Donations came entirely from Facebook, Reep said, with all would-be Twitter donors failing to complete their gifts. The station reached out to those people, but “the urgency had passed in all cases, so they didn’t respond,” Reep said.

KSPS posts on Facebook 10 to 12 times a day. The donation prompts fit well with its other posts, Reep said.

“We don’t consider it a loss at all,” Reep said of the pilot. “It was underwhelming in a way, but we still have this new method or means that we think is totally valid.” KSPS plans to continue experimenting with Goodworld by asking an audience to use the #donate hashtag during an event, Reep said.  

CET in Cincinnati and ThinkTV in Dayton received no donations from the pilot, said Kellie May, public relations and digital media specialist for the nonprofit that operates the stations.

“Financially, it didn’t work this time, but I think people need to get familiar with the concept of using ‘#donate,’” May said. “I think they will. I just don’t think we’re quite there yet.”

The donation forms lacked station branding but featured a Goodworld brand. The response from stations and the number of incomplete donations suggested that adding station branding to the forms would have lifted conversions, Offutt said.

Low public awareness of Goodworld is a barrier to nonprofit organizations using the technology, said Amy Marks, director of membership at Houston Public Media.

“People are hesitant to put your credit card somewhere new that you have to keep track of,” Marks said. “Although ultimately it’s more secure if people can get past that hurdle, because then you just use #donate and you’re not moving your credit card around.”

Houston Public Media received no donations via Facebook or Twitter, Marks said, and its Facebook posts asking for donations received lower engagement compared to other posts.

“It really did not do anything for us,” she said. “I’m disappointed that the uptake in the market is slow. I really had hoped it was going to be a good tool for us to use, but it’s certainly not bearing out that way.” The approach would not be a “priority strategy” for HPM in future drives, Marks said.

PBS Development Services had invited stations to apply to participate in the pilot. It initially intended to accept 10 stations but opened the pilot to all 29 stations that applied to better reflect a variety of markets, licensee types, station sizes and social media resources, Offutt said.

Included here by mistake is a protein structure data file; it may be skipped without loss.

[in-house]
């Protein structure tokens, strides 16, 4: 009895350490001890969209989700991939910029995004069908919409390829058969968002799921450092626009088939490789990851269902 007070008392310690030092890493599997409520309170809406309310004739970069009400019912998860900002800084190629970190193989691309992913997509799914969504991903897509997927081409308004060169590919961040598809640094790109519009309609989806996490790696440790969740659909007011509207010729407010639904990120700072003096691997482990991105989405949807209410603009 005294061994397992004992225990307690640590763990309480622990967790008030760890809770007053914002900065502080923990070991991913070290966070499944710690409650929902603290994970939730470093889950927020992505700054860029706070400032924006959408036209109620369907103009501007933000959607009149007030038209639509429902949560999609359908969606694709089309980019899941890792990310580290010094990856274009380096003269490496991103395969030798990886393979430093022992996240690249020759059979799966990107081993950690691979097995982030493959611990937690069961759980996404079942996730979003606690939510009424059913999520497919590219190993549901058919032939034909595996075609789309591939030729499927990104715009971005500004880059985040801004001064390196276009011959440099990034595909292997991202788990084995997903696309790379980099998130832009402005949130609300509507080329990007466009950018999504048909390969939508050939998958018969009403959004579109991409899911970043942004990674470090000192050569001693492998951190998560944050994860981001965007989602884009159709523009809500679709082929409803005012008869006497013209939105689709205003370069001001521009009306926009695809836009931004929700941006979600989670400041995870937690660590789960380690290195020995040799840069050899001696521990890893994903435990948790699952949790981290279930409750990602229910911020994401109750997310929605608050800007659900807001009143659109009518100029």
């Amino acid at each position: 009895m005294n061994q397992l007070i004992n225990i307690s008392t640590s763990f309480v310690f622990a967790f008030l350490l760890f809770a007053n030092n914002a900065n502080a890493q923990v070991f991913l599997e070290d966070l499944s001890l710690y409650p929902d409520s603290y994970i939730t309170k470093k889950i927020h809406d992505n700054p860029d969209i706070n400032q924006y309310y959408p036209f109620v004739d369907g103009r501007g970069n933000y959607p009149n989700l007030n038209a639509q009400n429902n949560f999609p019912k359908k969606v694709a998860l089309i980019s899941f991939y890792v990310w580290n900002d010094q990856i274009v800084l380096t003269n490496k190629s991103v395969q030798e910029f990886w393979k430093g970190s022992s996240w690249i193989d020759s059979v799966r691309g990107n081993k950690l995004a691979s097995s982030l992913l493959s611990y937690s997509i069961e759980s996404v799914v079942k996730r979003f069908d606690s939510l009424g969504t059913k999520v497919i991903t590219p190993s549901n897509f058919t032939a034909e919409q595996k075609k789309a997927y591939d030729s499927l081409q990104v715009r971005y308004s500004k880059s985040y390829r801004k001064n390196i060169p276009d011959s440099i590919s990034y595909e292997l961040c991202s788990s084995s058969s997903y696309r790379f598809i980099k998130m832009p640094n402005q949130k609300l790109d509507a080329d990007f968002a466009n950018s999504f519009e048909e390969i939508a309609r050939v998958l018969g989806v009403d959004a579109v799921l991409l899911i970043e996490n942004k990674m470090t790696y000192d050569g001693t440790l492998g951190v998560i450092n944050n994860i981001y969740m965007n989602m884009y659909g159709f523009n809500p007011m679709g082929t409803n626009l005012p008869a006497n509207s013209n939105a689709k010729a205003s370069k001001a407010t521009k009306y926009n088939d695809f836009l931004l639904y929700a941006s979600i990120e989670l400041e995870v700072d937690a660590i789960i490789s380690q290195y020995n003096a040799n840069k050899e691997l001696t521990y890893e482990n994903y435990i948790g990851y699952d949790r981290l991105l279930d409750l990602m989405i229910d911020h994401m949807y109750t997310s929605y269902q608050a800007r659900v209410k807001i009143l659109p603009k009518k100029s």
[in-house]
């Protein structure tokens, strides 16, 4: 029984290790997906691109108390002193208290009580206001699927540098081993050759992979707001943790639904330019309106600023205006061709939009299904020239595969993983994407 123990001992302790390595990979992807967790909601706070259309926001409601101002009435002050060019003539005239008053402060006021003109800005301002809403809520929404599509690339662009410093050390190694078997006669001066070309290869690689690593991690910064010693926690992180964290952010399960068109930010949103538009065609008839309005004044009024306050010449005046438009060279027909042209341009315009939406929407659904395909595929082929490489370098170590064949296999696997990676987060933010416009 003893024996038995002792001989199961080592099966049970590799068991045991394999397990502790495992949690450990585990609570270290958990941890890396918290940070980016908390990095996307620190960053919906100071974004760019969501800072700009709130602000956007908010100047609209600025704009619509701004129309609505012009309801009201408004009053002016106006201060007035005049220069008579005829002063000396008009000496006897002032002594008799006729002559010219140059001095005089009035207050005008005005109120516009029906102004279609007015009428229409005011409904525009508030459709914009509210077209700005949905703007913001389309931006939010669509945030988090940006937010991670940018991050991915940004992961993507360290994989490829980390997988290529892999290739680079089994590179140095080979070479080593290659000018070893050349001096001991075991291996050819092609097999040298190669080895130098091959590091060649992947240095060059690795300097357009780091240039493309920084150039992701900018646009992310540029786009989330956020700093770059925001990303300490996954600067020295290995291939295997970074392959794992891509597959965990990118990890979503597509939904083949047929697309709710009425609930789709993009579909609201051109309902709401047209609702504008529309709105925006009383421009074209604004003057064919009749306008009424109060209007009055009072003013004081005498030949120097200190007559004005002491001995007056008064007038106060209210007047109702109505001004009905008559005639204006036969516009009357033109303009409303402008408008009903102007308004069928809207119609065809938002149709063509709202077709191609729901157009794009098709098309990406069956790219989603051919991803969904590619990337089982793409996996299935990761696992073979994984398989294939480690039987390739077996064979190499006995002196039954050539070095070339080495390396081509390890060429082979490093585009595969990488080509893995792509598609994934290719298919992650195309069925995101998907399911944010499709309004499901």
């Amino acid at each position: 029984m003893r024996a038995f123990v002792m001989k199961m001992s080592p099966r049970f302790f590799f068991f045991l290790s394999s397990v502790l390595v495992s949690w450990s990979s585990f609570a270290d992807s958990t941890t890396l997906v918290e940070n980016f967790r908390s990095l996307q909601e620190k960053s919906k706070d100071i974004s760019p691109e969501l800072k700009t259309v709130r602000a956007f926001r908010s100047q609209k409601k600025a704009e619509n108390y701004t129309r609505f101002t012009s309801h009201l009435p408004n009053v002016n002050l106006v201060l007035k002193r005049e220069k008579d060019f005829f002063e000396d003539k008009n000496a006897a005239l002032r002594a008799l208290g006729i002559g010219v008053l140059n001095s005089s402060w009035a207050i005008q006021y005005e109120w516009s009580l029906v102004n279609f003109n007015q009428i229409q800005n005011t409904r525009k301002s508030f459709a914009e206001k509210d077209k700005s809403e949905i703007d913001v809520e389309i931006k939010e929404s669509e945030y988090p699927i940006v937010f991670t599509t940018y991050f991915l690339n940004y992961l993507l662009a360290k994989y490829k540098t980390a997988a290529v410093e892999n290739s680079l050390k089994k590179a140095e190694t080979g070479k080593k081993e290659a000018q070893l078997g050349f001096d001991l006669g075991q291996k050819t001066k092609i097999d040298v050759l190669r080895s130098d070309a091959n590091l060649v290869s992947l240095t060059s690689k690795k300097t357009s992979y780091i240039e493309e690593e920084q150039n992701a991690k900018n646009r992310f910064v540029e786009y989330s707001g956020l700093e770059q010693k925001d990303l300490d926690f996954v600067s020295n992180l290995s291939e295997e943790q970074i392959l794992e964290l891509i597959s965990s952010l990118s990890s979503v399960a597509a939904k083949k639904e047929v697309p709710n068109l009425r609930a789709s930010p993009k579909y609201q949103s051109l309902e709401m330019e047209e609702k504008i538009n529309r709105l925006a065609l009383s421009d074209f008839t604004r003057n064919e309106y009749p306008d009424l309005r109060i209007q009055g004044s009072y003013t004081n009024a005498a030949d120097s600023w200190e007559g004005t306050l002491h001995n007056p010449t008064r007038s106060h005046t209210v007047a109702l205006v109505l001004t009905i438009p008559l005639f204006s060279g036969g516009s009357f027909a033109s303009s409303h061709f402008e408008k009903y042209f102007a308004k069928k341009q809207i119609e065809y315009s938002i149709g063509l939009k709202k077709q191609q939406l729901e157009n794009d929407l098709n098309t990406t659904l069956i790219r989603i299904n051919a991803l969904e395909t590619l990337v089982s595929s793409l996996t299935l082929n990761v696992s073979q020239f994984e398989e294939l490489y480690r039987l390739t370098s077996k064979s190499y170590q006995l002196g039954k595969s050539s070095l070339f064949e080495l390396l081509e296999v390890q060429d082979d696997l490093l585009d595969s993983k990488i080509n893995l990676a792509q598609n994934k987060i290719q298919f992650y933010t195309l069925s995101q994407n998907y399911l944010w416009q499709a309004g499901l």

Through the pilot, PBS Development Services learned that social media producers, who often belong to larger digital and marketing teams within stations, need to be brought into pledge efforts earlier to enable an integrated campaign. Because social media producers at smaller stations are typically lower-level employees, they were often not included in meetings and discussions and lacked influence to shape the effort, Offutt said.

“Often the work they receive and requests they receive are, ‘Can you do this on this day?’” he said, “instead of, ‘How would you think through [and] support the campaign to raise more money?’”

PBS Development Services also needs to improve its coordination of tools and resources to make future social media fundraising campaigns easier to implement, according to a report on the pilot.

With the pilot over, “we are exploring how a deeper partnership with Goodworld can allow for better integration with some of the products we have at PBS, Passport being one of them,” Offutt said.

One thought on “PBS test of social media fundraising raises little but teaches lessons

  1. I wouldn’t want anyone to know if and how much I’m donating, that would be the first barrier for me. The second barrier would be conceptualizing a transaction initiated by a hashtag. The third would be going to Goodworld.me instead of the station donation page, or a more familiar online donation website.

    It seems like the easiest way to do this would have been to provide a link to the station donation page, and encourage people to share or retweet the post.

Leave a Reply

Your email address will not be published. Required fields are marked *